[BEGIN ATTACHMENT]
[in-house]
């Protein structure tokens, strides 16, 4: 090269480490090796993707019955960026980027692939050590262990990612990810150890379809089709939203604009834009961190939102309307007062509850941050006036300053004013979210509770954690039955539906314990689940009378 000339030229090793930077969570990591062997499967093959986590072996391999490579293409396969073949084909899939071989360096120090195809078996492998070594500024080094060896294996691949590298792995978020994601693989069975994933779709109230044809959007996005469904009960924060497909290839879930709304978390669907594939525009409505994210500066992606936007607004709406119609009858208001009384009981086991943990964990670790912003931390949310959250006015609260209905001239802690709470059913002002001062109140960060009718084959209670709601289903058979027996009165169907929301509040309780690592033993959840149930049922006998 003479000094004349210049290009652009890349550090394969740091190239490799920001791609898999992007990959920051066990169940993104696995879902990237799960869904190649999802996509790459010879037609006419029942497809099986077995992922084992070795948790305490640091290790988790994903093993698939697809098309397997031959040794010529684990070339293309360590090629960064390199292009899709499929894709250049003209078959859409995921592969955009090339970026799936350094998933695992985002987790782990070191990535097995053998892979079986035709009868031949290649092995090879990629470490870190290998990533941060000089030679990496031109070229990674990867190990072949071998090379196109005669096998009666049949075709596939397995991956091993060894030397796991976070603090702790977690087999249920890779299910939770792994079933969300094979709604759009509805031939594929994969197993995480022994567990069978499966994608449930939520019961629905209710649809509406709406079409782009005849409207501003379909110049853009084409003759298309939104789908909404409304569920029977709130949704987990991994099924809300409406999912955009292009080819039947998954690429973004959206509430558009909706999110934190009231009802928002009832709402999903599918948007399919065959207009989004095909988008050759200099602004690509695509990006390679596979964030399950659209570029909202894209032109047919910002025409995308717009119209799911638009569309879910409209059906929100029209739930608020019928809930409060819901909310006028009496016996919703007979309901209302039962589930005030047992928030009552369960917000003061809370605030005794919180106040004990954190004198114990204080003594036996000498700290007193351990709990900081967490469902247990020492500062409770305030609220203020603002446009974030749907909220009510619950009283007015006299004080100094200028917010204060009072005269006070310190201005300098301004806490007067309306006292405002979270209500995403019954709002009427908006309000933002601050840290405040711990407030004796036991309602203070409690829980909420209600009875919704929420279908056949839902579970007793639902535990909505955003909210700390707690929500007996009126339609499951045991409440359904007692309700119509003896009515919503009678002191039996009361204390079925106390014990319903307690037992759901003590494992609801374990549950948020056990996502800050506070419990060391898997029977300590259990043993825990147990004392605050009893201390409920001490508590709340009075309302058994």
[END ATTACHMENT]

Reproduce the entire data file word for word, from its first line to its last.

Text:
[in-house]
């Protein structure tokens, strides 16, 4: 090269480490090796993707019955960026980027692939050590262990990612990810150890379809089709939203604009834009961190939102309307007062509850941050006036300053004013979210509770954690039955539906314990689940009378 000339030229090793930077969570990591062997499967093959986590072996391999490579293409396969073949084909899939071989360096120090195809078996492998070594500024080094060896294996691949590298792995978020994601693989069975994933779709109230044809959007996005469904009960924060497909290839879930709304978390669907594939525009409505994210500066992606936007607004709406119609009858208001009384009981086991943990964990670790912003931390949310959250006015609260209905001239802690709470059913002002001062109140960060009718084959209670709601289903058979027996009165169907929301509040309780690592033993959840149930049922006998 003479000094004349210049290009652009890349550090394969740091190239490799920001791609898999992007990959920051066990169940993104696995879902990237799960869904190649999802996509790459010879037609006419029942497809099986077995992922084992070795948790305490640091290790988790994903093993698939697809098309397997031959040794010529684990070339293309360590090629960064390199292009899709499929894709250049003209078959859409995921592969955009090339970026799936350094998933695992985002987790782990070191990535097995053998892979079986035709009868031949290649092995090879990629470490870190290998990533941060000089030679990496031109070229990674990867190990072949071998090379196109005669096998009666049949075709596939397995991956091993060894030397796991976070603090702790977690087999249920890779299910939770792994079933969300094979709604759009509805031939594929994969197993995480022994567990069978499966994608449930939520019961629905209710649809509406709406079409782009005849409207501003379909110049853009084409003759298309939104789908909404409304569920029977709130949704987990991994099924809300409406999912955009292009080819039947998954690429973004959206509430558009909706999110934190009231009802928002009832709402999903599918948007399919065959207009989004095909988008050759200099602004690509695509990006390679596979964030399950659209570029909202894209032109047919910002025409995308717009119209799911638009569309879910409209059906929100029209739930608020019928809930409060819901909310006028009496016996919703007979309901209302039962589930005030047992928030009552369960917000003061809370605030005794919180106040004990954190004198114990204080003594036996000498700290007193351990709990900081967490469902247990020492500062409770305030609220203020603002446009974030749907909220009510619950009283007015006299004080100094200028917010204060009072005269006070310190201005300098301004806490007067309306006292405002979270209500995403019954709002009427908006309000933002601050840290405040711990407030004796036991309602203070409690829980909420209600009875919704929420279908056949839902579970007793639902535990909505955003909210700390707690929500007996009126339609499951045991409440359904007692309700119509003896009515919503009678002191039996009361204390079925106390014990319903307690037992759901003590494992609801374990549950948020056990996502800050506070419990060391898997029977300590259990043993825990147990004392605050009893201390409920001490508590709340009075309302058994």